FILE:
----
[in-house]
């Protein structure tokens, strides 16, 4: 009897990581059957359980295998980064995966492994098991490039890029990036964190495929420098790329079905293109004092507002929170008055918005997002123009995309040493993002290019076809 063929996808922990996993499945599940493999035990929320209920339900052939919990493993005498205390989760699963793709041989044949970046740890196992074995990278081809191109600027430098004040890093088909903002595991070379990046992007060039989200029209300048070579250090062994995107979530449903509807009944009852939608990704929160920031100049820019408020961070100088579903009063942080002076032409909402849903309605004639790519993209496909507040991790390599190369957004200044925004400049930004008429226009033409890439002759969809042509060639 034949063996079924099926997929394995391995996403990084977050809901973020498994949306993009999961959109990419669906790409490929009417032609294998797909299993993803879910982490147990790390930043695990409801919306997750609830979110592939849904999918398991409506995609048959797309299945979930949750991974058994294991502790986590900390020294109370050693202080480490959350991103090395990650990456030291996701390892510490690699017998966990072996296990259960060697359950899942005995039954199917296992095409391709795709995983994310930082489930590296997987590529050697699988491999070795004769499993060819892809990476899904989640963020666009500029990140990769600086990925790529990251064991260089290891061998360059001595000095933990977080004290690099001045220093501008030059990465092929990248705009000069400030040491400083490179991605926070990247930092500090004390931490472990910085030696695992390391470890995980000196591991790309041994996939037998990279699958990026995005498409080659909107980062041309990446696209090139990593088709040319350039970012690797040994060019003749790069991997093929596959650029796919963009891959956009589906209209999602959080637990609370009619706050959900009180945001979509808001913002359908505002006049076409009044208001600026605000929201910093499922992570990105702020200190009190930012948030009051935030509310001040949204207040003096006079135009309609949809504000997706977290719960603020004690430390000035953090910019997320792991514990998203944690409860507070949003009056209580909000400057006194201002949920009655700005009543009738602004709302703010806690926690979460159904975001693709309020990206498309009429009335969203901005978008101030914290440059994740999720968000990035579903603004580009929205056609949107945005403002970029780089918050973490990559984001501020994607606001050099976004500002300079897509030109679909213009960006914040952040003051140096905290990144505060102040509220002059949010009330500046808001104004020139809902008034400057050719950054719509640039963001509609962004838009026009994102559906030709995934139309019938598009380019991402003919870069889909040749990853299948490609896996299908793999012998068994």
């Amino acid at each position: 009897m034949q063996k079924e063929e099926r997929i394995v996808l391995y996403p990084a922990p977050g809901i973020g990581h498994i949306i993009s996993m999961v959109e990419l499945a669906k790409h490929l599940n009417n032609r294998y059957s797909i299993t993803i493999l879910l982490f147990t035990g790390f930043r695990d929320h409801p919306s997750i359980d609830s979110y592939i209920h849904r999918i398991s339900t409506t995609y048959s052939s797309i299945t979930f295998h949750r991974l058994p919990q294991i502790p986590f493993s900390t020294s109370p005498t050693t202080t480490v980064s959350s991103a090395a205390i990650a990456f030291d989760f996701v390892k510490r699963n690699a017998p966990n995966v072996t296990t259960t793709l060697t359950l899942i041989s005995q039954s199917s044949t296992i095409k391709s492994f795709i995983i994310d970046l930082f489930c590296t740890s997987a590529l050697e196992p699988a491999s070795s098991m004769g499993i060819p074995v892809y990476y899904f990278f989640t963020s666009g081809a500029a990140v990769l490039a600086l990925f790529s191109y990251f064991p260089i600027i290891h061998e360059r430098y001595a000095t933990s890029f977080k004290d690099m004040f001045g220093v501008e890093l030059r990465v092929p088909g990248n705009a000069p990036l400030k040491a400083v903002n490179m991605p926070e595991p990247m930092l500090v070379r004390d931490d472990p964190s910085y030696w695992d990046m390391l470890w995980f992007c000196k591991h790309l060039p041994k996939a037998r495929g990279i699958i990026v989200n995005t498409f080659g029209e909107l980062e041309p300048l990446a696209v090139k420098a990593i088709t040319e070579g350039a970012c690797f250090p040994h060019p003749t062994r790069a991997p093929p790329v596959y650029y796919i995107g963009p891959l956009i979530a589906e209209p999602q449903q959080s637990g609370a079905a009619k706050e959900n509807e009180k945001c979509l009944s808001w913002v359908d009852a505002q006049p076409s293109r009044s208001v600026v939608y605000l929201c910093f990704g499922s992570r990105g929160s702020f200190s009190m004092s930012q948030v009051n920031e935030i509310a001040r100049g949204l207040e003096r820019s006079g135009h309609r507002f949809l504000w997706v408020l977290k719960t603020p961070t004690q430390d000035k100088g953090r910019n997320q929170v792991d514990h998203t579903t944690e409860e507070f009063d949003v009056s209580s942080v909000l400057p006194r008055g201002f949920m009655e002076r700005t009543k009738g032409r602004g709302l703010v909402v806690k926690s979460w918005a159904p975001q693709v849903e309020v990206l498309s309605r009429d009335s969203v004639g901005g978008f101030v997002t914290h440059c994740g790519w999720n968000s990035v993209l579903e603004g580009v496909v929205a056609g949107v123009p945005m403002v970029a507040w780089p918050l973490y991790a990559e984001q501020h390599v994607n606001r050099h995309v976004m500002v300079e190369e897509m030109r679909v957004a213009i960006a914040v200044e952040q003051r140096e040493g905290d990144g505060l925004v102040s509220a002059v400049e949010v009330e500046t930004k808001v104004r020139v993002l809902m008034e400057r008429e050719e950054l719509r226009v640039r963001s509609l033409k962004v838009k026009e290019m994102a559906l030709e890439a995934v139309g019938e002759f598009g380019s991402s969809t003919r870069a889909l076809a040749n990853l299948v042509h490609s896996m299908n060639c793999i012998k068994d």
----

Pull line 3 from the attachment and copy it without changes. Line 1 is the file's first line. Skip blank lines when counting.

């Amino acid at each position: 009897m034949q063996k079924e063929e099926r997929i394995v996808l391995y996403p990084a922990p977050g809901i973020g990581h498994i949306i993009s996993m999961v959109e990419l499945a669906k790409h490929l599940n009417n032609r294998y059957s797909i299993t993803i493999l879910l982490f147990t035990g790390f930043r695990d929320h409801p919306s997750i359980d609830s979110y592939i209920h849904r999918i398991s339900t409506t995609y048959s052939s797309i299945t979930f295998h949750r991974l058994p919990q294991i502790p986590f493993s900390t020294s109370p005498t050693t202080t480490v980064s959350s991103a090395a205390i990650a990456f030291d989760f996701v390892k510490r699963n690699a017998p966990n995966v072996t296990t259960t793709l060697t359950l899942i041989s005995q039954s199917s044949t296992i095409k391709s492994f795709i995983i994310d970046l930082f489930c590296t740890s997987a590529l050697e196992p699988a491999s070795s098991m004769g499993i060819p074995v892809y990476y899904f990278f989640t963020s666009g081809a500029a990140v990769l490039a600086l990925f790529s191109y990251f064991p260089i600027i290891h061998e360059r430098y001595a000095t933990s890029f977080k004290d690099m004040f001045g220093v501008e890093l030059r990465v092929p088909g990248n705009a000069p990036l400030k040491a400083v903002n490179m991605p926070e595991p990247m930092l500090v070379r004390d931490d472990p964190s910085y030696w695992d990046m390391l470890w995980f992007c000196k591991h790309l060039p041994k996939a037998r495929g990279i699958i990026v989200n995005t498409f080659g029209e909107l980062e041309p300048l990446a696209v090139k420098a990593i088709t040319e070579g350039a970012c690797f250090p040994h060019p003749t062994r790069a991997p093929p790329v596959y650029y796919i995107g963009p891959l956009i979530a589906e209209p999602q449903q959080s637990g609370a079905a009619k706050e959900n509807e009180k945001c979509l009944s808001w913002v359908d009852a505002q006049p076409s293109r009044s208001v600026v939608y605000l929201c910093f990704g499922s992570r990105g929160s702020f200190s009190m004092s930012q948030v009051n920031e935030i509310a001040r100049g949204l207040e003096r820019s006079g135009h309609r507002f949809l504000w997706v408020l977290k719960t603020p961070t004690q430390d000035k100088g953090r910019n997320q929170v792991d514990h998203t579903t944690e409860e507070f009063d949003v009056s209580s942080v909000l400057p006194r008055g201002f949920m009655e002076r700005t009543k009738g032409r602004g709302l703010v909402v806690k926690s979460w918005a159904p975001q693709v849903e309020v990206l498309s309605r009429d009335s969203v004639g901005g978008f101030v997002t914290h440059c994740g790519w999720n968000s990035v993209l579903e603004g580009v496909v929205a056609g949107v123009p945005m403002v970029a507040w780089p918050l973490y991790a990559e984001q501020h390599v994607n606001r050099h995309v976004m500002v300079e190369e897509m030109r679909v957004a213009i960006a914040v200044e952040q003051r140096e040493g905290d990144g505060l925004v102040s509220a002059v400049e949010v009330e500046t930004k808001v104004r020139v993002l809902m008034e400057r008429e050719e950054l719509r226009v640039r963001s509609l033409k962004v838009k026009e290019m994102a559906l030709e890439a995934v139309g019938e002759f598009g380019s991402s969809t003919r870069a889909l076809a040749n990853l299948v042509h490609s896996m299908n060639c793999i012998k068994d």